Boxer Floyd Mayweather and Khaled "DJ" Khaled, a music producer, have settled charges issued by the US Securities and Exchange Commission (SEC) in connection to the promotion of Initial Coin Offerings (ICOs).
On Thursday, the US financial regulator said the pair have settled these charges, which relate to the failure to disclose payments made in return for the promotion of token sales.
Initial Coin Offerings are a means for cryptocurrency and blockchain-related projects to raise funds without the need for angel investors, banks, or traditional funding rounds. Would-be investors provide fiat currency or virtual coins such as Bitcoin (BTC) and Ethereum (ETH) in exchange for the project's own tokens.
While many ICOs are legitimate and may offer lucrative returns, a number of fraudulent scams and ICO schemes have left investors millions out of pocket.
Regulators are faced with a number of challenges. It has only been a recent development that ICOs were brought under US securities law -- and even then, only in some cases -- and without the need for ICOs to be registered, investments are put at risk.
In addition, attempting to enforce registration is difficult, as ICOs may be 'held' across country borders where these events have no local regulation to speak of, and as many fraudulent cryptocurrency companies have used fake names and addresses, tracking down scammers can be a very difficult task.
The problem is knowing which ICOs are legitimate, and which are scams. SEC has previously created a fake ICO landing page and guide to help would-be investors detect them, and has now begun taking celebrities to task for eliciting trust in ICOs without promoting the payments they receive for doing so.
The endorsement of products by celebrities has been used for many years in order to promote items and establish legitimacy. In this case, Mayweather and Khaled promoted three ICOs, including Centra Tech, but did not tell followers online that it was paid endorsement.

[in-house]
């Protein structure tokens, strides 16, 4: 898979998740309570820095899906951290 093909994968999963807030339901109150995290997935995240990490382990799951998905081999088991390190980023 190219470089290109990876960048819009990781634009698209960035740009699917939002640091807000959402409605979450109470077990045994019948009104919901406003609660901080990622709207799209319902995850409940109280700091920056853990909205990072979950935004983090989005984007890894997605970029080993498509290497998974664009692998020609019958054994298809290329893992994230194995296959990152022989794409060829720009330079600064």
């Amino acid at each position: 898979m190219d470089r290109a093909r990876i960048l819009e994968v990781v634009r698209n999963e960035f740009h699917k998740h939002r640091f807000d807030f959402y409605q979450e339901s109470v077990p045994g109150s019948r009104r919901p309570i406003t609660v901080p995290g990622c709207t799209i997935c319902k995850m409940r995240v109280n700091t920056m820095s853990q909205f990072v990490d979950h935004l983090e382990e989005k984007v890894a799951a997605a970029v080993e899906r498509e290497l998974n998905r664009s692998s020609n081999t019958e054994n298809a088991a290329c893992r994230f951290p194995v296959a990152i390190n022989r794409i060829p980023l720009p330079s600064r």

Mayweather received $100,000 from Centra Tech in return for promoting the firm's ICO, saying on social media channels, "Get yours before they sell out, I got mine.."
The professional boxer also promoted two other ICOs and tapped into would-be investor wishes for a return on investment by predicting he would profit from the events. A post on his Twitter feed said, "You can call me Floyd Crypto Mayweather from now on," -- and this promotion earned him a further $200,000.
Khaled, in return for $50,000, called the Centra Tech ICO a "Game changer" on Twitter.
Centra Tech later became the heart of a civil action lawsuit launched by SEC which alleges the entire scheme was fraudulent.
SEC alleges that the co-founders of the company, Sohrab Sharma and Robert Farka, lured investors with promises of innovative financial products, "created fictional executives with impressive biographies, posted false or misleading marketing materials to Centra's website, and paid celebrities to tout the ICO on social media."
Both Centra Tech executives were later arrested.
Neither Mayweather or Khaled admitted to the regulator's claims that they failed to reveal they were paid promoters. However, Mayweather has agreed to give up $300,000 in disgorgement -- otherwise known as profits allegedly illegally obtained -- alongside a $300,000 penalty and $14,775 in prejudgment interest.
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The case has hit Khaled's balance book hard, too, with the music producer agreeing to pay $50,000 in disgorgement, a $100,000 penalty, and $2,725 in prejudgment interest.
Mayweather has agreed not to promote any ICOs or securities for the next three years, and Khaled will also adhere to the same limitation for two years.
The investigation is still ongoing.
"Investors should be skeptical of investment advice posted to social media platforms, and should not make decisions based on celebrity endorsements," said SEC Enforcement Division Co-Director Steven Peikin. "Social media influencers are often paid promoters, not investment professionals, and the securities they're touting, regardless of whether they are issued using traditional certificates or on the blockchain, could be frauds."
Earlier this week, the CEO of AriseBank, a startup which promised to allow users to "act as their own bank" on the blockchain, was arrested and charged with stealing $4 million from investors. The firm's ICO was considered a scam by SEC and also used the tactic of celebrity endorsement -- in this case, American professional boxer Evander Holyfield.